Media statement

Interim Financial Statements of the Government of New Zealand for the nine months ended 31 March 2022

The interim Financial Statements of the Government of New Zealand for the nine months ended 31 March 2022 (the financial statements) were released by the Treasury today.

The March results are the last to be reported against forecasts based on the Half Year Economic and Fiscal Update 2021 (HYEFU 2021), published on 15 December 2021. The April results will be compared against the monthly forecast track based off the 2022 Budget Economic and Fiscal Update (BEFU 2022), due to be released on 19 May 2022.

  Year to date Full Year
HYEFU 2021
HYEFU 2021
HYEFU 2021
HYEFU 2021
Core Crown          
Core Crown tax revenue 78,620 75,941 2,679 3.5 102,561
Core Crown revenue 85,159 81,937 3,222 3.9 110,733
Core Crown expenses 92,596 92,732 136 0.1 128,028
Core Crown residual cash (24,698) (24,857) 159 0.6 (34,100)
Net core Crown debt4 127,170 127,325 155 0.1 136,305
as a percentage of GDP 36.3% 36.4%     37.6%
Gross debt5 117,622 114,683 (2,939) (2.6) 113,973
as a percentage of GDP 33.6% 32.8%     31.4%
Total Crown          
Operating balance before gains and losses (8,111) (12,205) 4,094 33.5 (20,844)
Operating balance (excluding minority interests) (15,586) (16,314) 728 4.5 (23,826)
Total borrowings 197,057 189,497 (7,560) (4.0) 200,357
Net worth attributable to the Crown 136,414 135,024 1,390 1.0 127,282
as a percentage of GDP 39.0% 38.6%     35.1%
  1. Using the most recently published GDP (for the year ended 31 December 2021) of $350,083 million (Source: Stats NZ).
  2. Favourable variances against forecast have a positive sign and unfavourable variances against forecast have a negative sign.
  3. Using HYEFU 2021 forecast GDP for the year ending 30 June 2022 of $362,788 million (Source: The Treasury).
  4. Net core Crown debt excluding student loans and other advances. Net debt may fluctuate during the year largely reflecting the timing of tax receipts.
  5. Gross sovereign-issued debt excluding settlement cash and Reserve Bank bills.

The Minister of Finance, on Tuesday 3 May 2022 announced the new measure for net debt. This will be first reported against the results for the period ended 30 April 2022.

Core Crown tax revenue for the nine months to 31 March 2022 was $2.7 billion (3.5%) above forecast, at $78.6 billion. The key drivers were positive variances in corporate tax ($1.8 billion), net other individuals’ tax ($1.0 billion) and source deductions ($0.8 billion). This was slightly offset by GST revenue and customs and excise duties being $0.6 billion and $0.3 billion below forecast respectively.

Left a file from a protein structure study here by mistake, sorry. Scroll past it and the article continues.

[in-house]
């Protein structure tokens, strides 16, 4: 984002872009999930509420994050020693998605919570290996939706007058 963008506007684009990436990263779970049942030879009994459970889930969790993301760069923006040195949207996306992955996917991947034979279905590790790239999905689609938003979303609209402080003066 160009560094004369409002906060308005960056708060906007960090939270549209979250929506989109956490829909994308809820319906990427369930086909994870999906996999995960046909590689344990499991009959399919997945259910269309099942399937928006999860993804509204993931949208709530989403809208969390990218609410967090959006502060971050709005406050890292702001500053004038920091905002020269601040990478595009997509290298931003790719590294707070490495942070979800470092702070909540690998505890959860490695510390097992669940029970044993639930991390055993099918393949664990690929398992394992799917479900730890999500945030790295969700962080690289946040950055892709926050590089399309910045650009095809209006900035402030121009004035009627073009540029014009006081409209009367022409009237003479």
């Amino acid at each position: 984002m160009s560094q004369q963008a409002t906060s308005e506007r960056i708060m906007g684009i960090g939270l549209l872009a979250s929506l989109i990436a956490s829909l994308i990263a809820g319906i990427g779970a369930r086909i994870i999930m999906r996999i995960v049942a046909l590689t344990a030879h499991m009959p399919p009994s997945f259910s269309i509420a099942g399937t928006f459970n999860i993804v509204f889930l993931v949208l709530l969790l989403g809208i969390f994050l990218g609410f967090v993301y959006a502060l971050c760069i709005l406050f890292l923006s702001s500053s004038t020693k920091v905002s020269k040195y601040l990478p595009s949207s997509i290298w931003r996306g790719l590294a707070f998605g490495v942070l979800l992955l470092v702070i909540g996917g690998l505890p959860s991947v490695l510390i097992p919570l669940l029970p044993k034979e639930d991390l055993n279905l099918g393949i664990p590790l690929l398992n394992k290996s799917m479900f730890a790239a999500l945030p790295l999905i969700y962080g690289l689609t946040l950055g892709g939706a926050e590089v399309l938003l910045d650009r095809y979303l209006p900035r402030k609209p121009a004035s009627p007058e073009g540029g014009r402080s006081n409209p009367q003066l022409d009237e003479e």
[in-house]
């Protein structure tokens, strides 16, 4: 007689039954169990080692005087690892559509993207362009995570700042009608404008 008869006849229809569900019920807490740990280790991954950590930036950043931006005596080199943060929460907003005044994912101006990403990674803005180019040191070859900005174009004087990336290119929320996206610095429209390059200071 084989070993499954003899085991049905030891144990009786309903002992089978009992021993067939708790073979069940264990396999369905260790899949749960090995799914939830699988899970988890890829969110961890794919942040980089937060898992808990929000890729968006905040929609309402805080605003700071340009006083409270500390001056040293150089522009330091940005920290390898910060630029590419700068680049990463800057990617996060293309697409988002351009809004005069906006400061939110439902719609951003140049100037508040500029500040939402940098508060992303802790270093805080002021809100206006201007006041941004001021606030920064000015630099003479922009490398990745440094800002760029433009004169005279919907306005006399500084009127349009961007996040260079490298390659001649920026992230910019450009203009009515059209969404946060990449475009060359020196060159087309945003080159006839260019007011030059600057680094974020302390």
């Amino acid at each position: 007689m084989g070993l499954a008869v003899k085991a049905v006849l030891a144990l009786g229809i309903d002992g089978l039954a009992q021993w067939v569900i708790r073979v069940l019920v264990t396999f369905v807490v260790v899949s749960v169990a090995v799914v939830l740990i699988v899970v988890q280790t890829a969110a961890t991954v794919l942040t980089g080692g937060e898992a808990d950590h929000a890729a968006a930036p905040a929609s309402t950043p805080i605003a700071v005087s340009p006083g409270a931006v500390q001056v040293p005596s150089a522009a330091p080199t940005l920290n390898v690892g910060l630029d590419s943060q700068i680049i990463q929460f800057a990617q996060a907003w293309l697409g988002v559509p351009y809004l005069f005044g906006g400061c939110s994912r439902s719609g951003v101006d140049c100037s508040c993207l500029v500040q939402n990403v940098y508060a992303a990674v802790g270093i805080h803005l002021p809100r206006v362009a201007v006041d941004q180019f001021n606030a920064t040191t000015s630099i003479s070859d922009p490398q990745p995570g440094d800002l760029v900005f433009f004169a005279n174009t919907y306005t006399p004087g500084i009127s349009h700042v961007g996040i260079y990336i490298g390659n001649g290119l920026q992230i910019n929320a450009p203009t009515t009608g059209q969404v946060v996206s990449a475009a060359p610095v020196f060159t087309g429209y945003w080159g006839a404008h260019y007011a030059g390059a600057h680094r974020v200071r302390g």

Core Crown tax receipts, however, are in line with forecast.

The main driver between the difference in the receipts and revenue variance is a revenue estimation uplift factor of close to 10% used for the 2022 tax year, whereas taxpayers’ payments will generally be using a 5% uplift. It is expected that the variance will be closer by the end of the fiscal year, however, there remains a risk that some payments may fall into the 2022/23 fiscal year, when terminal tax is due.

Core Crown expenses at $92.6 billion, were close to forecast.

The operating balance before gains and losses (OBEGAL) deficit of $8.1 billion was $4.1 billion better than forecast, mainly reflecting the core Crown results discussed above. The results of Crown entities and State-owned Enterprises were also stronger than expected.

When total gains and losses are added to the OBEGAL result, the operating balance was an $15.6 billion deficit, and the variance narrows to $0.7 billion. The key drivers of the net gains and losses variance were:

  • Net losses on financial instruments were $4.1 billion lower than the gains forecast, largely due to returns on the Crown’s investment portfolios (New Zealand Superannuation Fund and ACC).
  • Net losses on non-financial instruments were $1.0 billion lower than the losses forecast, primarily due to the ACC outstanding claims liability valuation loss being $2.4 billion less than forecast due to changes in the actuarial assumptions used to calculate the claims liability. This is partially offset by the losses on the Emissions Trading Scheme liability being $1.6 billion higher than the loss forecast due to changes in the carbon price.

The core Crown residual cash deficit of $24.7 billion was close to forecast reflecting the operating results and difference between tax revenue and receipts discussed above.

Net core Crown debt was $127.2 billion (36.3% of GDP) at 31 March 2022, also in line with forecast reflecting the core Crown residual cash variance described above.

Gross debt at $117.6 billion (33.6% of GDP) was $2.9 billion higher than forecast. This is owing to repurchases of government stock being $1.2 billion below forecast and the issuance of $1.8 billion of euro-commercial paper (which was not forecast).

Total borrowings were $197.1 billion, higher than forecast by $7.6 billion. The increase is largely owing to the variance in gross debt above and the higher level of settlement deposits held with the Reserve Bank ($6.1 billion).



Treasury Communications Team
Email: [email protected]